Author : TJMoore
Ron relaxed and watched the drifting stars.
The Do’s and Don’ts of Deep Space Hyper-drive Repair, that’s what he would call his book. Maybe he should record it into his suit for posterity. He’d already gone through the checklist and found the step that killed him. It was that last airlock hatch. If only he’d left that one open, he’d be warm and happy and having a bulb of McGurtry’s finest down at the crew’s lounge.
At the mouth of the anomaly (officially known as Hyper Fold Anomaly Alpha Epsilon Fie, or, unofficially known as Wormhole 27) the Hyper-Drive controller had indicated a grid failure. Being the tech on duty, Ron had gone through all the diagnostics and determined that the problem was most likely a broken or loose connector on the grid itself, outside the hull.
Do: Put the Hyper-Drive controller in stand-by.
The controller had actually done that when it signaled a failure. He’d checked the status personally.
Do: Disconnect the power coupler to the external grid.
Done that one too. But that was a soft switch, not a physical disconnect. The controller must open and close that switch electronically, as part of its diagnostic. Bummer.
Ron had gone through the safety checklist with the casual ease of a man who’d done that task a hundred times a week as part of his normal duties. Maybe he’d skipped a step? Not likely.
He’d donned his suit and his tool bag and gone extra-vehicular to repair the grid connector with the confidence of a well-trained and experienced tech. No shortcuts, no surprises. Extra-vehicular activity was always serious business.
Don’t: Exit the ship without proper notification to the officer of the deck.
He’d done that too, all by the book.
Wally Zimmerman had second watch and he’d given Ron the green light after carefully reviewing his sheet. Wally was a good man and not likely to overlook something or hurry through a procedure.
Ron had navigated up to the grid coupler and located the corroded fitting in just a few minutes. It was a routine replacement and Ron had it fixed in a record twenty minutes. That was when it happened.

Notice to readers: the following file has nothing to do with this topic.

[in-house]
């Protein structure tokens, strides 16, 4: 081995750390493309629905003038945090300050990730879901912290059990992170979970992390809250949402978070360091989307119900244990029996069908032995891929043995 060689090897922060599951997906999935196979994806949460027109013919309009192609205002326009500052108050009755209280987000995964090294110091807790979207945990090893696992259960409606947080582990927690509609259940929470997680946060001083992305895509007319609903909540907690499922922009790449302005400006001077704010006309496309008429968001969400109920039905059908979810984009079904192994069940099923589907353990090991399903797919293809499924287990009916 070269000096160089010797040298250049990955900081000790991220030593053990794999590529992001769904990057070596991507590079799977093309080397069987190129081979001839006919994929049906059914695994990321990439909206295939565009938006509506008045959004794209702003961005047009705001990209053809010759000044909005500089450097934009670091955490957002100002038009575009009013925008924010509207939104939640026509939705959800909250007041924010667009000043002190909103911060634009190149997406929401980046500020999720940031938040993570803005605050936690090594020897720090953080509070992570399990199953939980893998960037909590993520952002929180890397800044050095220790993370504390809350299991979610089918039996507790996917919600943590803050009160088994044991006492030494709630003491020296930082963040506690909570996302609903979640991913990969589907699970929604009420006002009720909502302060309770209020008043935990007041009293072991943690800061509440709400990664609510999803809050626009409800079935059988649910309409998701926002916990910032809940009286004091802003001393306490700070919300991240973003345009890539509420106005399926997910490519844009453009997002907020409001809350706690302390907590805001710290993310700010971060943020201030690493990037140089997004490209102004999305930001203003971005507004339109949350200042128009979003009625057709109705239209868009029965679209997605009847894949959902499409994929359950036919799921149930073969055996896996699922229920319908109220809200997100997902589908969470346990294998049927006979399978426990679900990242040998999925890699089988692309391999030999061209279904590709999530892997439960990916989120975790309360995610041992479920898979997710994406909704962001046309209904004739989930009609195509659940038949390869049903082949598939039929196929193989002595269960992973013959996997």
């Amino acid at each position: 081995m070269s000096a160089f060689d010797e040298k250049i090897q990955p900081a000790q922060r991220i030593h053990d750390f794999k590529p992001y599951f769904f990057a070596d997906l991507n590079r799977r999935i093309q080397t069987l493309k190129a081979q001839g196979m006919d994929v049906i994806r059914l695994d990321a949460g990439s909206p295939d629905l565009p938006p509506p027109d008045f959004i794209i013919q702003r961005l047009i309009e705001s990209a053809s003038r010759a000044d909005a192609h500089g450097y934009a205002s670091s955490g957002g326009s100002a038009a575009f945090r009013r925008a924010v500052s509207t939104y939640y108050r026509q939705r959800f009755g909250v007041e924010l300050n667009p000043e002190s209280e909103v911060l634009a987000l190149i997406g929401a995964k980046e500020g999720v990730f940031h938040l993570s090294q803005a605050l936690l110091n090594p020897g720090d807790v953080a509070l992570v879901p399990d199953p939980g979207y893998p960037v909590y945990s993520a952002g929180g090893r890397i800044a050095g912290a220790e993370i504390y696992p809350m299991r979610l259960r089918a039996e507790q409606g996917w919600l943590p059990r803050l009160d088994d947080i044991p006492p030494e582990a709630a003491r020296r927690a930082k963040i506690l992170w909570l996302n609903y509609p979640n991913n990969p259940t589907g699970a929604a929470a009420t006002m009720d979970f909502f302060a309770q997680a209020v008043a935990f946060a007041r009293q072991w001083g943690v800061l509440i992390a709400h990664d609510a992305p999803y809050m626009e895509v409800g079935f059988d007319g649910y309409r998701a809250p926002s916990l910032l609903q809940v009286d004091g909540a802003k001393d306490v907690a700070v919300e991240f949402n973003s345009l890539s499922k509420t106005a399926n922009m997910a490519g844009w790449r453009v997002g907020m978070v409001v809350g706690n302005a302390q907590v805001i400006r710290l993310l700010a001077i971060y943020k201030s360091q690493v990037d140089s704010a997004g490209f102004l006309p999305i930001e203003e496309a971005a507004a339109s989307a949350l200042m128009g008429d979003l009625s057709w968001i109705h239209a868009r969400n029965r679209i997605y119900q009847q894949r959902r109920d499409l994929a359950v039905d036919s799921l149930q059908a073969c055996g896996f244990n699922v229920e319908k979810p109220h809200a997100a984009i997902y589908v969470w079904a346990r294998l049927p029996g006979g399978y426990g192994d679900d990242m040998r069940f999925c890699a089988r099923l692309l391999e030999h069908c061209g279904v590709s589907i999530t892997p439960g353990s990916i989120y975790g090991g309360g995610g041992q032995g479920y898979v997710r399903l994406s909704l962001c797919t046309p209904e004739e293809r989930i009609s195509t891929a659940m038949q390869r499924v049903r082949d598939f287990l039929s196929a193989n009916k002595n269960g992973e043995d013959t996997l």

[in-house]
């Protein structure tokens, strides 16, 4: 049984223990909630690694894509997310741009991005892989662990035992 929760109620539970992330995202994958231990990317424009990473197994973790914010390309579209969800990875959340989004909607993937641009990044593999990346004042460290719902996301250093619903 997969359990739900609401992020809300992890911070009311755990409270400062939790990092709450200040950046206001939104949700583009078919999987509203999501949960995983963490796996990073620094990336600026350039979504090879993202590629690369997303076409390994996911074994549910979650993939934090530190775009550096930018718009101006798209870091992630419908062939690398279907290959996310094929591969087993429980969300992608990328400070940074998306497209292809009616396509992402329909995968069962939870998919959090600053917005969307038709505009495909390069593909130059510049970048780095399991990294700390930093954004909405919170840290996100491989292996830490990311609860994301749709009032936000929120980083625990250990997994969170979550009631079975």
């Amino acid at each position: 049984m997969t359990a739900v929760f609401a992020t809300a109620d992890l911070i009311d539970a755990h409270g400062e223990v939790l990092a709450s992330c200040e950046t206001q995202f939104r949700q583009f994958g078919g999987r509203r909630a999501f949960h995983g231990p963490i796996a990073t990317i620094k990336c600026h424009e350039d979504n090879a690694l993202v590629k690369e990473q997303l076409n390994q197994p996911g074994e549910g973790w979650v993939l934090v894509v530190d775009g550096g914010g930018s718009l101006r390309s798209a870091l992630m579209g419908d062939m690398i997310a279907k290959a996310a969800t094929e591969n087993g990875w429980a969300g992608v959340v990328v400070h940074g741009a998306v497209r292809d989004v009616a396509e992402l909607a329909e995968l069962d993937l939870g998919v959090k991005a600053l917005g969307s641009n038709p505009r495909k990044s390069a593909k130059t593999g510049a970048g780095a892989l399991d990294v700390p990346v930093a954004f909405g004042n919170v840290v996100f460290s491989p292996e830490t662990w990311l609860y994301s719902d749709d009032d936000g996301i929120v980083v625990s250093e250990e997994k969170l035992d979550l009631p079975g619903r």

Ron wondered how many people in the history of mankind had said “Okay, try it now” as their last words. Ron had spoken those very words. What should have happened was that Wally would have run the Hyper-Drive controller diagnostic and come up with a green board. Ron would have returned to the hatch, logged in and the U.F.S. Gemini would have warped through the wormhole, instantaneously arriving on the outer edge of the Sombrero Galaxy, three weeks out from Hyper Fold Anomaly Beta Epsilon Gamma, which it had done.
The problem was, Ron was still hanging in space, holding his pliers, exactly where he was when he’d given his last command, his very last command.
Do: Leave at least one hatch interlock open while on EVA.
Well, that one was the kicker. Evidently, the controller had initiated its test, passed, checked the interlocks and safeties, powered up and, continuing with its previous instructions, processed the next step, which initiated the warp through the wormhole.
That last “Do” wasn’t in the checklist. Ron supposed there would be an edit to the procedure following this little mishap. He’d already logged his observations into his suit.
Unfortunately for Ron, wormholes were one-way streets. The Gemini couldn’t just warp back through this anomaly. Technically, it didn’t even exist on their end. Known wormholes were weeks or months apart and they would have to jump through at least three to get back here. Communications between ships was only possible when the ships where relatively close. It could be months before another ship used this wormhole. Ron had about twelve hours of air in his suit. Bummer.
He relaxed and watched the stars as he drifted.